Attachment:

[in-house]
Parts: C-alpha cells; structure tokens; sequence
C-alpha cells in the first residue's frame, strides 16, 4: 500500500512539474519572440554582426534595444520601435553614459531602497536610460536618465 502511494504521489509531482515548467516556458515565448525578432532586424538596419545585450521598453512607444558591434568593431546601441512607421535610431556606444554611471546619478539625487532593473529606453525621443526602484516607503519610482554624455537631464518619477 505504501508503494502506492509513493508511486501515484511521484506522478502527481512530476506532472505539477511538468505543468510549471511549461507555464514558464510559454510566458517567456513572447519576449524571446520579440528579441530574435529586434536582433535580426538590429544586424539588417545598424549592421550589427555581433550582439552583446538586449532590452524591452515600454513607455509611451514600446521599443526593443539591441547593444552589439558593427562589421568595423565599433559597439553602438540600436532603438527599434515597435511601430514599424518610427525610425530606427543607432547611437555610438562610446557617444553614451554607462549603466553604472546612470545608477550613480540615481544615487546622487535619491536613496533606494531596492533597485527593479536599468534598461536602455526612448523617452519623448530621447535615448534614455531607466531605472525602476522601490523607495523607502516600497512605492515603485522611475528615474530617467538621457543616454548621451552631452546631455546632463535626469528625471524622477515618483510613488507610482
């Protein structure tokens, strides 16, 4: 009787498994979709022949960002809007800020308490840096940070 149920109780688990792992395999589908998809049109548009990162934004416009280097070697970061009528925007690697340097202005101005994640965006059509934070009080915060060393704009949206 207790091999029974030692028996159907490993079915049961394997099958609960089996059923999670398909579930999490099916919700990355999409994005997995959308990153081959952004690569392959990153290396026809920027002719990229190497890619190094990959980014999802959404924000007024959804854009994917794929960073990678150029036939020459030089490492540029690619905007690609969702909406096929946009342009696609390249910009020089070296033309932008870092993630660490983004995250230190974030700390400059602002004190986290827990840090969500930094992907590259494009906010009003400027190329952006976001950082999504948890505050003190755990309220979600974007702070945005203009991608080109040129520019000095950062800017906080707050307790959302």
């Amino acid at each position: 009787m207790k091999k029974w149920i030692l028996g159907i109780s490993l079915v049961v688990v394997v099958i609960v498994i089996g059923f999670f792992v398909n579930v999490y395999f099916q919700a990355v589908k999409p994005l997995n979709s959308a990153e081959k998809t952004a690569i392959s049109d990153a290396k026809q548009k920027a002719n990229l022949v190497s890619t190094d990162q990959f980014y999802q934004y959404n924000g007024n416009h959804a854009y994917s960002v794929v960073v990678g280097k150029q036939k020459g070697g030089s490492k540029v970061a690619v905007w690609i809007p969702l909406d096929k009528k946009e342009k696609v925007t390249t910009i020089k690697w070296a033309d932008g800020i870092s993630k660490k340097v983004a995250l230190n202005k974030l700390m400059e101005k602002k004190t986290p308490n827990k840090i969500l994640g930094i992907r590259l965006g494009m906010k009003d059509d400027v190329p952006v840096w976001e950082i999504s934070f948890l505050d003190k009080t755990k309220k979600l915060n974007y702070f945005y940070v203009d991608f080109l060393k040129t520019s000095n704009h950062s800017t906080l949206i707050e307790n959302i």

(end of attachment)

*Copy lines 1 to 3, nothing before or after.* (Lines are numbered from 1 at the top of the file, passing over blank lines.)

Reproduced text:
[in-house]
Parts: C-alpha cells; structure tokens; sequence
C-alpha cells in the first residue's frame, strides 16, 4: 500500500512539474519572440554582426534595444520601435553614459531602497536610460536618465 502511494504521489509531482515548467516556458515565448525578432532586424538596419545585450521598453512607444558591434568593431546601441512607421535610431556606444554611471546619478539625487532593473529606453525621443526602484516607503519610482554624455537631464518619477 505504501508503494502506492509513493508511486501515484511521484506522478502527481512530476506532472505539477511538468505543468510549471511549461507555464514558464510559454510566458517567456513572447519576449524571446520579440528579441530574435529586434536582433535580426538590429544586424539588417545598424549592421550589427555581433550582439552583446538586449532590452524591452515600454513607455509611451514600446521599443526593443539591441547593444552589439558593427562589421568595423565599433559597439553602438540600436532603438527599434515597435511601430514599424518610427525610425530606427543607432547611437555610438562610446557617444553614451554607462549603466553604472546612470545608477550613480540615481544615487546622487535619491536613496533606494531596492533597485527593479536599468534598461536602455526612448523617452519623448530621447535615448534614455531607466531605472525602476522601490523607495523607502516600497512605492515603485522611475528615474530617467538621457543616454548621451552631452546631455546632463535626469528625471524622477515618483510613488507610482